The premier source of news and information in Central Massachusetts.
In print, online, mobile, and video.
The Rocket That Fell To Earth
by Jeff Pearlman
He was supposed to be the next Nolan Ryan: Roger Clemens, the fearless,
hard-nosed Texan with a 98-mph fastball and a propensity to throw at
the heads of opposing hitters. Yet shortly after his arrival in the
major leagues in 1984, it became apparent that the Ryan comparisons
were simply unfair—Roger Clemens was significantly better.
Over 24 seasons, the Rocket would go on to win 354 games, an
unprecedented seven Cy Young Awards and two World Series trophies. In
1986 he set the major league record with 20 strikeouts in a nine-inning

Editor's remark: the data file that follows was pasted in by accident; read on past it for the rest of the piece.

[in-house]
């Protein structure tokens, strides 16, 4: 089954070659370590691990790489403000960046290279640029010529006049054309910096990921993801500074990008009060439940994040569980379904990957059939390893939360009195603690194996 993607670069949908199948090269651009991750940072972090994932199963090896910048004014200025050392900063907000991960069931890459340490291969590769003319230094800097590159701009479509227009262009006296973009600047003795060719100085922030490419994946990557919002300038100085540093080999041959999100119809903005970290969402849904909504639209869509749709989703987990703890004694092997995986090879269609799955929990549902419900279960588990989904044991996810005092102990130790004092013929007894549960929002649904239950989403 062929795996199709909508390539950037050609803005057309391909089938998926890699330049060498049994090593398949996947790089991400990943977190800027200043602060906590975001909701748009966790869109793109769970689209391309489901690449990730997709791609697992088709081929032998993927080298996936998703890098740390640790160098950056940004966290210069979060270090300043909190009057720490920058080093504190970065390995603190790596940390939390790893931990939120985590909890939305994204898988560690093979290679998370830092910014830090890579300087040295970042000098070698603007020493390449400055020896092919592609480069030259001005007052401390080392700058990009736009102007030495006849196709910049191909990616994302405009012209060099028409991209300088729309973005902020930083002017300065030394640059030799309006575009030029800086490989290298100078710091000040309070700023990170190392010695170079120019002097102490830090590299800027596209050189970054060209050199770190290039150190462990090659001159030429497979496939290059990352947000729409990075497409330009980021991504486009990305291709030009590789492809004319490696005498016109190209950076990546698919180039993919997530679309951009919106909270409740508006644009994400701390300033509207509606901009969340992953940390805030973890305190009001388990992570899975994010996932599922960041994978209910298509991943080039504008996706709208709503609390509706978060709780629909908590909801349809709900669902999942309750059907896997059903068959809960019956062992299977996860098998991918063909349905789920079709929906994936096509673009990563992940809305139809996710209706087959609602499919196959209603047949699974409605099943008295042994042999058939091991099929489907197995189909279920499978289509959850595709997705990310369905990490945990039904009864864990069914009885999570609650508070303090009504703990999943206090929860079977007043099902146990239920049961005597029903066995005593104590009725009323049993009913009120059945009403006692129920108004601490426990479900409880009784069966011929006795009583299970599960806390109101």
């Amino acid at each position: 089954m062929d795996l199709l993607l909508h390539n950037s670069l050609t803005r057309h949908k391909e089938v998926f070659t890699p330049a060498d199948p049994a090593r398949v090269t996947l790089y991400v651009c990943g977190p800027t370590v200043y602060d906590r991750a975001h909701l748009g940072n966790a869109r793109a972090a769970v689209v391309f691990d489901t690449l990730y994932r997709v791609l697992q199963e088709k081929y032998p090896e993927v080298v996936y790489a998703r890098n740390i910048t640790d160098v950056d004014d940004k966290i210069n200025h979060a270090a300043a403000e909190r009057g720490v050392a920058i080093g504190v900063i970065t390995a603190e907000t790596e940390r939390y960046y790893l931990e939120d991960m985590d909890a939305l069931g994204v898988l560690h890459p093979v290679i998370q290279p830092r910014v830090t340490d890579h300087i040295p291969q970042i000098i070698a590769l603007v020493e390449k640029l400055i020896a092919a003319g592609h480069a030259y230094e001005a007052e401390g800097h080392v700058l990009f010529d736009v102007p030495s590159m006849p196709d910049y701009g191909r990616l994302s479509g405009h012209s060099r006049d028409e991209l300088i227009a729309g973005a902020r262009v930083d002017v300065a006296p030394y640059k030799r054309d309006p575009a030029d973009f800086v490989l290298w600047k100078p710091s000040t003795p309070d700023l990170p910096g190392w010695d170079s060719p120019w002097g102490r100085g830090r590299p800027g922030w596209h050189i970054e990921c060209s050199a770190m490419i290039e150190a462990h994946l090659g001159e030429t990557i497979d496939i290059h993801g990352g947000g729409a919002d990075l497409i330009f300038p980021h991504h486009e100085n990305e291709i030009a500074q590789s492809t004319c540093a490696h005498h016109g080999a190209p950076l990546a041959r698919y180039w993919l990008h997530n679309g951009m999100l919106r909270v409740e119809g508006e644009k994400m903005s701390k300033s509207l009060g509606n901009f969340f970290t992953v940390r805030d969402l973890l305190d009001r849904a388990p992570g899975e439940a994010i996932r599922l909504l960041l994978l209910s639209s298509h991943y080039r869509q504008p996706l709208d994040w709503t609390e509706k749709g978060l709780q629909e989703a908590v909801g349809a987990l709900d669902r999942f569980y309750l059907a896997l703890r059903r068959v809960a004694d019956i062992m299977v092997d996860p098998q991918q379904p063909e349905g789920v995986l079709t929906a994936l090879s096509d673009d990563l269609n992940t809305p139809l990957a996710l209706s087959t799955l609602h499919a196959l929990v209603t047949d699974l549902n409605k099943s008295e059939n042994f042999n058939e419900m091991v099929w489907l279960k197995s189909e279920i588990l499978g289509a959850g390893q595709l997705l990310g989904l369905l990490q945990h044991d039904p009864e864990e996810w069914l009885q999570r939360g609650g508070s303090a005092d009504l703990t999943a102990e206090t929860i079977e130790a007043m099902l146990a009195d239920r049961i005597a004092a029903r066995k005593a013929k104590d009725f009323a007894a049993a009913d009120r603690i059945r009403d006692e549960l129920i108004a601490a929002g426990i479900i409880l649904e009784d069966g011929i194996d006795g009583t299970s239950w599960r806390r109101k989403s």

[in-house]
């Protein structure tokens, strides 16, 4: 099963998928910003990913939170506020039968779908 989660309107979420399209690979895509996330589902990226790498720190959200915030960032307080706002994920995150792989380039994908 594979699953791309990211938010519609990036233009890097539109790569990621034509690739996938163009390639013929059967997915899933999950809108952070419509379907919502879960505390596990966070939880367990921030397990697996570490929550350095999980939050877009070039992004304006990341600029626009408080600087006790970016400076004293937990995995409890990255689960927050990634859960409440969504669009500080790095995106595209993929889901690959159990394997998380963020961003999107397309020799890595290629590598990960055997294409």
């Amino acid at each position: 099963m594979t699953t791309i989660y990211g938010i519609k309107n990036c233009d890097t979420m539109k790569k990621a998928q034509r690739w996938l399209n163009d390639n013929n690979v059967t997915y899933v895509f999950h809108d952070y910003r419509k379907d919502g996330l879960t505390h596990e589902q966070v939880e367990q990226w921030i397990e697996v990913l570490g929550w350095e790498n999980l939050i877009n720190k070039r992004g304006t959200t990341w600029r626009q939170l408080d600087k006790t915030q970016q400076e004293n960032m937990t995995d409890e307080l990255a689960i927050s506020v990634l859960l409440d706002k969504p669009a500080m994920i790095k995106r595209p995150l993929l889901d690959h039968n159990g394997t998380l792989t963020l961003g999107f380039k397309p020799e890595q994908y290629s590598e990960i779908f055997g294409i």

game, then matched it a decade later. He would be routinely praised for
representing the game in a just and righteous manner—a living,
breathing example of the power of determination and hard work. "Roger
Clemens," a teammate once said, "is an American hero."
But the statistics and hoopla obscure a far darker story. Along with
myriad playoff chokes, womanizing (including a 10-year affair with
then-teenage country singer Mindy McCready), a violent streak (most
famously triggered by former Mets star Mike Piazza) and his use of
steroids and human growth hormones, Clemens has spent years trying to
hide his darkest secret—a family tragedy involving drugs and,